When legal scholars or judges approach the subject of sexuality, they are often constrained by theoretical frameworks and disciplinary boundaries. For instance, queer theorists focus on sexual liberty and the rights of sexual minorities but tend to ignore troubling issues such as sexual violence. Feminist theorists focus on sexual violence but often fail to recognize the joy of sexuality.
Elaine Craig explores the possibility of devising a legal theory of sexuality that embraces both the good and the bad – a theory that ensures equality without assimilation, diversity without exclusion, and liberty without suffering. Her reading of the Supreme Court of Canada’s approach to sexuality in a wide range of cases – sex work, sexual violence, child and gay pornography, and discrimination claims based on sexual orientation – reveals that judges maintain an essentialist understanding of sexuality that limits legal remedies and renders certain harms invisible. However, the Court’s feminist-inspired approach to sexual violence, which recognizes the socially constructed nature of sexuality, holds the promise of producing legal reasoning that can both protect and promote sexual integrity as a common interest.
Blending feminist theory with the inclusiveness of queer theory, Craig advances an iconoclastic approach to law and sexuality that has the power to transform both theory and practice.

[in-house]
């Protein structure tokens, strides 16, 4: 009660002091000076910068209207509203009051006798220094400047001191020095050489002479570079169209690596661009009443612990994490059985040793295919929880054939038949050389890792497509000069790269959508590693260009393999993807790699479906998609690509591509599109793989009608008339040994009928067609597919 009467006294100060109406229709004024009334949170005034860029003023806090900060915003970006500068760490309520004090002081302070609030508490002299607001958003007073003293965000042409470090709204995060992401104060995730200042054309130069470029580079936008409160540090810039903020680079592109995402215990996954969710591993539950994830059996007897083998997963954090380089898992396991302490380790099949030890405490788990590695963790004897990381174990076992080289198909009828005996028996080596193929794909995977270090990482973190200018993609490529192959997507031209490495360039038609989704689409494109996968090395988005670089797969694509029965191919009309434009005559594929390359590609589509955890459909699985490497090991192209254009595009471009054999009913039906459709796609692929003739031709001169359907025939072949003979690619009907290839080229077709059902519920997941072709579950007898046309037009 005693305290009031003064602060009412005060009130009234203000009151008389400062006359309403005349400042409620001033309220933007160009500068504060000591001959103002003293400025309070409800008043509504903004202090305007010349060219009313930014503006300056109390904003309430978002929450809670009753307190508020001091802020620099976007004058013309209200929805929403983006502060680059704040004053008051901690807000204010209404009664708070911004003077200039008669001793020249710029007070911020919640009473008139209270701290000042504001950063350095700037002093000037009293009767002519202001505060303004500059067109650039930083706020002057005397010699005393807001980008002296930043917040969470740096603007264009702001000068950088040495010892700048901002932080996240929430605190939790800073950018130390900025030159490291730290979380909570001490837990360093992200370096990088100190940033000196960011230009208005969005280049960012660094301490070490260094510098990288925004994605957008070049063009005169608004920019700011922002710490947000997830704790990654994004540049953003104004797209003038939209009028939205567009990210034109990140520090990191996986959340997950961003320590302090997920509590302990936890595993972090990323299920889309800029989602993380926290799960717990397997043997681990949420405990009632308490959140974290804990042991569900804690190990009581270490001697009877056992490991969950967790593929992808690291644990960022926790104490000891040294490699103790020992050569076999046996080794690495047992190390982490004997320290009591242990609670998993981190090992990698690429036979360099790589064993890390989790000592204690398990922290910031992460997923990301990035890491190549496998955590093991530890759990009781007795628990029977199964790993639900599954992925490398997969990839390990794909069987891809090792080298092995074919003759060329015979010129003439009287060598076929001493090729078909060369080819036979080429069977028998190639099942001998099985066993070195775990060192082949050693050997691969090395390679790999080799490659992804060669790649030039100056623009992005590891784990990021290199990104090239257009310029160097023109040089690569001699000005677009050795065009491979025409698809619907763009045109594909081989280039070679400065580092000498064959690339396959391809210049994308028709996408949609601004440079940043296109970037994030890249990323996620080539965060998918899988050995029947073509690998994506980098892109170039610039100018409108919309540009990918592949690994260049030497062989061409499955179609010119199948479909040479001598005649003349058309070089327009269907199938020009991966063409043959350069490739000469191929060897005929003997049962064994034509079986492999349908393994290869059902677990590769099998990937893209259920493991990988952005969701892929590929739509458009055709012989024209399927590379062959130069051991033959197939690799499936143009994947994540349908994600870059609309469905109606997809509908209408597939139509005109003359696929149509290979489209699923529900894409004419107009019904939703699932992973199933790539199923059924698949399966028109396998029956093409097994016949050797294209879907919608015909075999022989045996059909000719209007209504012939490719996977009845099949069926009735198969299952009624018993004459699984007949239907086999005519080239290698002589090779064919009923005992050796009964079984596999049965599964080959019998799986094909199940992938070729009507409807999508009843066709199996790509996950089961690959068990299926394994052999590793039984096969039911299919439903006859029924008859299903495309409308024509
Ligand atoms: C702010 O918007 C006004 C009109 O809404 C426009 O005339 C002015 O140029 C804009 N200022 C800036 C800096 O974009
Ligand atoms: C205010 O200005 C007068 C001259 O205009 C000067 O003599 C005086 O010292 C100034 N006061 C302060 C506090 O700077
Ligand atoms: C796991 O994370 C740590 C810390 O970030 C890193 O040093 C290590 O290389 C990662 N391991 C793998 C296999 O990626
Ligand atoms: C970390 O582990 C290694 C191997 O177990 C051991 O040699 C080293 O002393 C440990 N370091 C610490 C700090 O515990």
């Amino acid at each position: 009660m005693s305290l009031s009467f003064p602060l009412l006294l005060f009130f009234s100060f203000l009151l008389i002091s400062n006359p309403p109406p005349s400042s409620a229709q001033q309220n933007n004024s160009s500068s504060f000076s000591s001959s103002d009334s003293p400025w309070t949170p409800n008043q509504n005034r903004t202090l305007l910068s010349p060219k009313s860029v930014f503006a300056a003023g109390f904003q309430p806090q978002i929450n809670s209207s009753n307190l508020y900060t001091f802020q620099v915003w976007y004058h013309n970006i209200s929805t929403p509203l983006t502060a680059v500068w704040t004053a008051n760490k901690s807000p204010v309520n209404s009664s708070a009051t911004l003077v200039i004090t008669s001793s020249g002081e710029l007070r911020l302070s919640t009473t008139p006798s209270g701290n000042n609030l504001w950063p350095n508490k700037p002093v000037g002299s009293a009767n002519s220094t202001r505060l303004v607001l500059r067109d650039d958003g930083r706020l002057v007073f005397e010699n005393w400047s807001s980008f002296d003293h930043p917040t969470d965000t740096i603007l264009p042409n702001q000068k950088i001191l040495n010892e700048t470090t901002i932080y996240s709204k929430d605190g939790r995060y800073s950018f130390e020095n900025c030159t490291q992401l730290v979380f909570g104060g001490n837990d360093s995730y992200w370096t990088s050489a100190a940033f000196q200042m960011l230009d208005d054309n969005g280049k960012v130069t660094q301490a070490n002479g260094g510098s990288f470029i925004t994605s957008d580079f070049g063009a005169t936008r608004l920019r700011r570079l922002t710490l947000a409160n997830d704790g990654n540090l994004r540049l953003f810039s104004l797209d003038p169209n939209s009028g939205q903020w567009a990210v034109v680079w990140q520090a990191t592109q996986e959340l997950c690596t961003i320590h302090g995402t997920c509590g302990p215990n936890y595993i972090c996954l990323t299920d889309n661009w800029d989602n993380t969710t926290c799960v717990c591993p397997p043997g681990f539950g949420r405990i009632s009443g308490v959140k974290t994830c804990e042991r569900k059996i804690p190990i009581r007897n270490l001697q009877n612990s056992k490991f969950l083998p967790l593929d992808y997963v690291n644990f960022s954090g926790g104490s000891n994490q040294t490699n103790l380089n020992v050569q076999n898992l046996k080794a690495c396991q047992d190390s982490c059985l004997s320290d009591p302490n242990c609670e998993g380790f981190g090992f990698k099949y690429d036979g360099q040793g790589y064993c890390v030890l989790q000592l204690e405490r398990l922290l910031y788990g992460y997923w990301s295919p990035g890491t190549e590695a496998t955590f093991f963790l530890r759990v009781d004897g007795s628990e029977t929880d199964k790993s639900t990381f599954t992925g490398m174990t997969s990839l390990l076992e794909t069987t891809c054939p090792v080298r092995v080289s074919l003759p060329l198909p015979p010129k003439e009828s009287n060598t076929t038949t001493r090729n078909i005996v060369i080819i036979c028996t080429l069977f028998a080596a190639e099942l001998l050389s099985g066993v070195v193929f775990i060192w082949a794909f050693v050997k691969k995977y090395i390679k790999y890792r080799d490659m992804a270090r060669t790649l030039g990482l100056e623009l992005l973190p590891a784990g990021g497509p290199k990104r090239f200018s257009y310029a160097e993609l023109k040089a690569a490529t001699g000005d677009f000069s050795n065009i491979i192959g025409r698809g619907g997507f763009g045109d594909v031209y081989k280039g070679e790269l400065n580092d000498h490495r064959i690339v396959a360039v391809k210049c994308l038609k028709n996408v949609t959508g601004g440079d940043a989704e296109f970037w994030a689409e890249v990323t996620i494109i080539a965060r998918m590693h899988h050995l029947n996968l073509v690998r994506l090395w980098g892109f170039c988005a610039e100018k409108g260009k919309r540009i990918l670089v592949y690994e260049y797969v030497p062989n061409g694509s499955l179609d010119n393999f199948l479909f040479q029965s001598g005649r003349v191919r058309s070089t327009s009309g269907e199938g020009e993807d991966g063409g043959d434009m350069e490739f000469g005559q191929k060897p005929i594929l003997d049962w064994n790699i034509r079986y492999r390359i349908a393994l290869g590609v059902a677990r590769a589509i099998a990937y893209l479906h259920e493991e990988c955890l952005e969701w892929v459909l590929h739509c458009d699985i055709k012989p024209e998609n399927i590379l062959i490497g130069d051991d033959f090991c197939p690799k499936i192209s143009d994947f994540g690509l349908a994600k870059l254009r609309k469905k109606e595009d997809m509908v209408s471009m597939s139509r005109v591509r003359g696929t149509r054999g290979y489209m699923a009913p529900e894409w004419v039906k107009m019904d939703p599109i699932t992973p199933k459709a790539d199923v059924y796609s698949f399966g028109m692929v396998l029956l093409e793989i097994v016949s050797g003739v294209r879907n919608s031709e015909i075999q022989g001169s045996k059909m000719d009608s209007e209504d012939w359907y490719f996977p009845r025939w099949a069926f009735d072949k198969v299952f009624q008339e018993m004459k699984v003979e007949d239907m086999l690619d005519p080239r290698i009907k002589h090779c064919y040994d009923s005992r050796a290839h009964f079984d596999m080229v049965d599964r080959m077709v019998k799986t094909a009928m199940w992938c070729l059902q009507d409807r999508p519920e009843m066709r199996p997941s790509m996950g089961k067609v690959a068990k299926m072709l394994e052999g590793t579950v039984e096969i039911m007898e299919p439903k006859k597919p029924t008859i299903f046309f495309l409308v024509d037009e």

This book will be of interest to students and scholars of law, sexuality and gender studies, feminist legal studies, and cultural studies.
Elaine Craig’s book contributes significantly by studying sexuality transversally, across legal fields normally seen as distinct. Through provocative readings of leading cases, grounded in feminist and queer theory, it shows how the Supreme Court’s judgments embody different approaches from one field to another.
In this ambitious and thought-provoking work, Craig pulls into conversation the divergent threads in the Supreme Court’s exploration of sexuality: sexual assault, sexual expression, sexual harassment, sexual equality. She makes visible the tensions present in law’s struggles to distinguish between good sex and bad sex, public sex and private sex, dominant sexual practices and minority sexual practices, assimilation and tolerance, suffering and desire. Drawing on theoretical resources from across the spectrum, Craig offers a refreshingly iconoclastic approach to pressing political and moral questions about sexual integrity as a common good.
1 Essentialism and Constructivism in Law
2 Legal Conceptions of Sexual Nature and Natural Sex
3 Natural Categories and Non-Categorical Approaches to Law and Sexuality
4 Socially Constructed Conceptions of Sexual Violence
5 A Moral Shift
6 Some Subjective Truths About the Objective Truth of Sex
7 Trouble Ahead: An Iconoclastic Approach to Sexual Integrity in the Law
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